With the 2021 model year Hyundai comes an all-new design for the manufacturer’s mid-sized sedan, the Elantra. Having a sedan in the wheelhouse is something that other manufactures as shying away from, instead opting for SUV-only lineups.
“While some manufacturers no longer see the value in the car side of the business, we’re doubling down by offering an all-new model with both gas and hybrid powertrains,” said José Muñoz, president and CEO of Hyundai Motor America. “We’ve sold more than 3.4 million Elantras here in the U.S. and more than 13.8 million worldwide, and the new, captivating look is going to bring excitement to a whole new generation of buyers. Then once inside, they’re going to love all of the progressive features.”
After a busy Christmas week with the new Elantra, we came to find that Munoz’ statement was really quite the understatement. This is usually the case for the automaker as they always seem to have extras we would never have expected in their vehicles.
Hyundai wants to keep the sedan a viable option for any type of buyer, and the company has added amenities to the Elantra that we have only been able to enjoy in high-end luxury models up to this point.
On the outside, the new Elantra is quite stunning with new bends along the sides that give it a futuristic look and a unique wheel design that really stands out in a crowd.
We found the design got conversations started when we were out and about getting last minute items on Christmas Eve. Folks wanted to know what kind of car we were driving and where we got it, as its design was outside of the norm.
The front and rear facias have also been completely redone, with imbedded, unique LED lighting that adds to the futuristic look when driving at night.
This year, the sedan has been lengthened by 2.2 inches, widened by one inch and lowered by .8 inches. Hyundai also added .8 inches to the wheelbase. This doesn’t seem like much, but it all adds up and creates more interior space, a lower center of gravity and a better overall ride.
The new Elantra is powered by a 2.0 liter, 4 cylinder engine that produces 147 horse power and 132 pounds-feet of torque. It is not going to win any races, however, we found it more than able to get up to speed on the highway or when passing other drivers.
This is all linked via — what Hyundai calls — an IVT, or intelligent variable transmission. The transmission differs from other variable transmissions as it utilizes a wide-ratio pulley system that gives a broader ratio of operation when compared to other competitor’s transmissions. This all added up to 36 miles per gallon on average during our week with the new Elantra.
The interior is where the real magic begins, however. The seventh generation for the mid-sized sedan has two 10.25-inch, LED screens that sit almost side-by-side. One is used for the driver information screen, or dashboard, and the other is for the infotainment screen.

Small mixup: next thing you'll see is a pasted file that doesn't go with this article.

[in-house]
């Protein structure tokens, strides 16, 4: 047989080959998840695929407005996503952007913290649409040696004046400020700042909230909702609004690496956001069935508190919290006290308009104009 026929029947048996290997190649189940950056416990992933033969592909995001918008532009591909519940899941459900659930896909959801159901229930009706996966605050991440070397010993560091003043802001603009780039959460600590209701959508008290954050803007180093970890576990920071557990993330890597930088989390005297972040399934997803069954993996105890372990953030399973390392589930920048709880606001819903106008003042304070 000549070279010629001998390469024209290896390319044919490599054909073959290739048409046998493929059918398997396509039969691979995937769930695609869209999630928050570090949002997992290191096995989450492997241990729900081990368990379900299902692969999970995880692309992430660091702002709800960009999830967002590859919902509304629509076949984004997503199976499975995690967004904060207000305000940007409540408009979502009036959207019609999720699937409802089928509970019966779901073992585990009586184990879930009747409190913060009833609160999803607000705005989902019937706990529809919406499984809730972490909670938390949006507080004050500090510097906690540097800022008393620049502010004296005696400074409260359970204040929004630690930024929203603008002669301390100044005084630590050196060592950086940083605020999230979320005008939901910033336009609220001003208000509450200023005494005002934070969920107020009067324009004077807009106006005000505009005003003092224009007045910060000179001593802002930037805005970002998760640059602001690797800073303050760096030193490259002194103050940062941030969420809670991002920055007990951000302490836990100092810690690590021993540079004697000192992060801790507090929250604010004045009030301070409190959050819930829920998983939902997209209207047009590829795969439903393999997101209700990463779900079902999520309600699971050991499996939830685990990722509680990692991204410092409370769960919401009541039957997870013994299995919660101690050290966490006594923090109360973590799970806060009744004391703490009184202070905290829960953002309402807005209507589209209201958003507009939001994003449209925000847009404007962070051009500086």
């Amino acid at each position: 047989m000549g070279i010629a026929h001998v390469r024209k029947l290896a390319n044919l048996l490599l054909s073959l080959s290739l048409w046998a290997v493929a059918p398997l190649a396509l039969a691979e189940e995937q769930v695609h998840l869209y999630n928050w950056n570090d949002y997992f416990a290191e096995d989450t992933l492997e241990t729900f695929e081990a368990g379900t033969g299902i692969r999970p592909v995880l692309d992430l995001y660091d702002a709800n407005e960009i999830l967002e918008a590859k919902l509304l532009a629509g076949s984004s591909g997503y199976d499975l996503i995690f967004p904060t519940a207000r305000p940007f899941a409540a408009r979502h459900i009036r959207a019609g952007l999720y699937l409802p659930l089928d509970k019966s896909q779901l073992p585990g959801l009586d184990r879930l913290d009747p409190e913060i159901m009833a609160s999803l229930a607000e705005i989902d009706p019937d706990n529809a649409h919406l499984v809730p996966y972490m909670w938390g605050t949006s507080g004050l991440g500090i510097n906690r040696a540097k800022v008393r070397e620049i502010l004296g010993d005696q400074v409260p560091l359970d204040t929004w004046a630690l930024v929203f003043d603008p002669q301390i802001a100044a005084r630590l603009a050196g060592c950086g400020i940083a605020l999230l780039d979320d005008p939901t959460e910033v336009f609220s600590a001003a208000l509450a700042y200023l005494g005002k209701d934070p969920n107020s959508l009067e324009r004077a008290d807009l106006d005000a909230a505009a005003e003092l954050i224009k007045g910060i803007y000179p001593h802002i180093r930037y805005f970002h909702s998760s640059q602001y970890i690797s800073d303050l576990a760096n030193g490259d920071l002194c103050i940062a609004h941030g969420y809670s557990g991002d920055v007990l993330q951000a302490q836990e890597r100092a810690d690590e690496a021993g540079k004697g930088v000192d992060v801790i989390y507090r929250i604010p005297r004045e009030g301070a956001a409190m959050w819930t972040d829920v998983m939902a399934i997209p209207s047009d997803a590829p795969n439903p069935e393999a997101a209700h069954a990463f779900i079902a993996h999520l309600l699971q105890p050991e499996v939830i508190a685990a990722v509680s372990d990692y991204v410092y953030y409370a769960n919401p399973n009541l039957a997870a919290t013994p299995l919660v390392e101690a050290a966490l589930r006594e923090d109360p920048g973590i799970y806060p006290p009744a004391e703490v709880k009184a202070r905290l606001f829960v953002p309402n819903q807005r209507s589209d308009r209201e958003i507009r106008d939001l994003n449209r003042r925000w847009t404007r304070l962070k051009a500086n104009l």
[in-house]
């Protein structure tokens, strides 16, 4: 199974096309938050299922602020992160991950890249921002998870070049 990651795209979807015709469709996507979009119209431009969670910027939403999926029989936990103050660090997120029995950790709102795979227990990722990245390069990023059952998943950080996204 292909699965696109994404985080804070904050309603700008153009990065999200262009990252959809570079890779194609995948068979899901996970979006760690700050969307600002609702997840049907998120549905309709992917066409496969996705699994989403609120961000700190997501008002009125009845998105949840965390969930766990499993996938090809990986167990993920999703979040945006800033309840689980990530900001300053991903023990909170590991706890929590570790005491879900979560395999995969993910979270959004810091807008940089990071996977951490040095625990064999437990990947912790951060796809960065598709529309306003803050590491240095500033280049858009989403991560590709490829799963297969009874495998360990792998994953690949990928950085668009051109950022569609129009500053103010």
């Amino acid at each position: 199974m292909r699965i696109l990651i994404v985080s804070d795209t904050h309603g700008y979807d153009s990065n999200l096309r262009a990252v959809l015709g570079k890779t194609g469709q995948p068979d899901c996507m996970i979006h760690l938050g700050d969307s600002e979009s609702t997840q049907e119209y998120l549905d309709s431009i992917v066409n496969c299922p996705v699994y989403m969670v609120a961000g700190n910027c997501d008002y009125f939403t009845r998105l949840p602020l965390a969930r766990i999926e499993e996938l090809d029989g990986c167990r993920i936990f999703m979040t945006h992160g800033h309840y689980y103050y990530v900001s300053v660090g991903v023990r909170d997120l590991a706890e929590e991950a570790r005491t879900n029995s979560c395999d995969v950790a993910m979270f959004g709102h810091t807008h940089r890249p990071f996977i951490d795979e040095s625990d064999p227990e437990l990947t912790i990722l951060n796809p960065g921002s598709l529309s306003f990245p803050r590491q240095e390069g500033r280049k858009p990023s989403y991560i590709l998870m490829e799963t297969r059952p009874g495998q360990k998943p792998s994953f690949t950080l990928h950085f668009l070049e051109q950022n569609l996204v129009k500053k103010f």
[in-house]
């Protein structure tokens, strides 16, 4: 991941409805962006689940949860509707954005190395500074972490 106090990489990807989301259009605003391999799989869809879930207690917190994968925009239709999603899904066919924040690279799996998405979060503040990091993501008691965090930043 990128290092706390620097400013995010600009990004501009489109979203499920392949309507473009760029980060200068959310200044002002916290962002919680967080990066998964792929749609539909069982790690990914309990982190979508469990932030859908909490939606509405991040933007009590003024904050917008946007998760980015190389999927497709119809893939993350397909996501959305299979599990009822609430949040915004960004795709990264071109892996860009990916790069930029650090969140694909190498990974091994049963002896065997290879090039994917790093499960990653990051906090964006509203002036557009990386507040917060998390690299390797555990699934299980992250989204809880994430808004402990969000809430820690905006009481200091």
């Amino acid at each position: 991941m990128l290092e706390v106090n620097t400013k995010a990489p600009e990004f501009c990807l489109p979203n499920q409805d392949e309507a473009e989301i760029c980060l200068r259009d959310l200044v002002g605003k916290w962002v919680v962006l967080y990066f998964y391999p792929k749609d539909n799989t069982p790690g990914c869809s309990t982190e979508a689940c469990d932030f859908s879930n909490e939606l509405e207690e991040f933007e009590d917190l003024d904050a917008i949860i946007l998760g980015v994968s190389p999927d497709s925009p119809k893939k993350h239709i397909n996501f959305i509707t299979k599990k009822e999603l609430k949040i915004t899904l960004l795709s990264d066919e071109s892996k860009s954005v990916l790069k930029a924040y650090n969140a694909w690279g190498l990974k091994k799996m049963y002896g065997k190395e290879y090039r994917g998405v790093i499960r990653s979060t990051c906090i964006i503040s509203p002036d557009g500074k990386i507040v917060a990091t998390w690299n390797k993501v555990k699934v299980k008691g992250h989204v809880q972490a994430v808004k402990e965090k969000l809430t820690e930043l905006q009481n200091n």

The driver’s screen can be set up with various different themes and looks, some of which are very futuristic. It also can be set up to display different information in the center, from radio to performance data.
The touchscreen infotainment screen — which is huge, especially in the mid-sized sedan — can also be configured to give whatever information the driver or passenger wants. Up to this point, we have not encountered a vehicle in this price range that has a fully-digital dashboard let alone two, huge screens, like the new Hyundai.
Apple CarPlay and Android Auto are both wireless in the new Elantra, making it much easier to get in and go without having to plug in the phone. There is also an optional wireless charging system.
The Elantra comes with an all-digital key system that can be controlled by an Android phone, meaning drivers no longer have to carry a key of any sort to get into or start the Hyundai.
This system uses Near Field Communication and Bluetooth Low Energy technology and allows the owner to give out digital keys that can be used for only certain things, to go to certain areas, or limits the driver to certain speeds.
So much for the parking attendant taking the vehicle for a test drive, as it was in “Ferris Bulers Day Off.”
As these keys are digital and can be taken away and given at any time, it isn’t difficult to think of the possibilities when it comes to teenagers.
“Yes, son, you will be home by midnight or the car will no longer run,” would have been great for us when our two teen boys were in the house.
On the safety side, the Elantra is loaded with standard features through the Hyundai SmartSense system.
Forward Collision-Avoidance Assist with Pedestrian Detection uses the car’s front-facing camera to help detect an imminent collision with a vehicle or pedestrian and avoid impact or minimize damage by braking automatically, Lane Keeping Assist, Lane Following Assist High Beam Assist, Driver Attention Warning, Rearview camera with dynamic guidelines, Blind-Spot Collision Avoidance Assist helps detect vehicles in the drivers’ blind spot while the turn signal is on and may apply braking to minimize potential for a collision, Rear Cross-Traffic Collision-Avoidance Assist.
The new 2021 Hyundai Elantra is loaded with looks and technology and is one of the best values for the money that we have driven this year. They should now be in dealers showrooms as production started in the fall of 2020.
Base Price: $25,490
Price as Driven: $26,600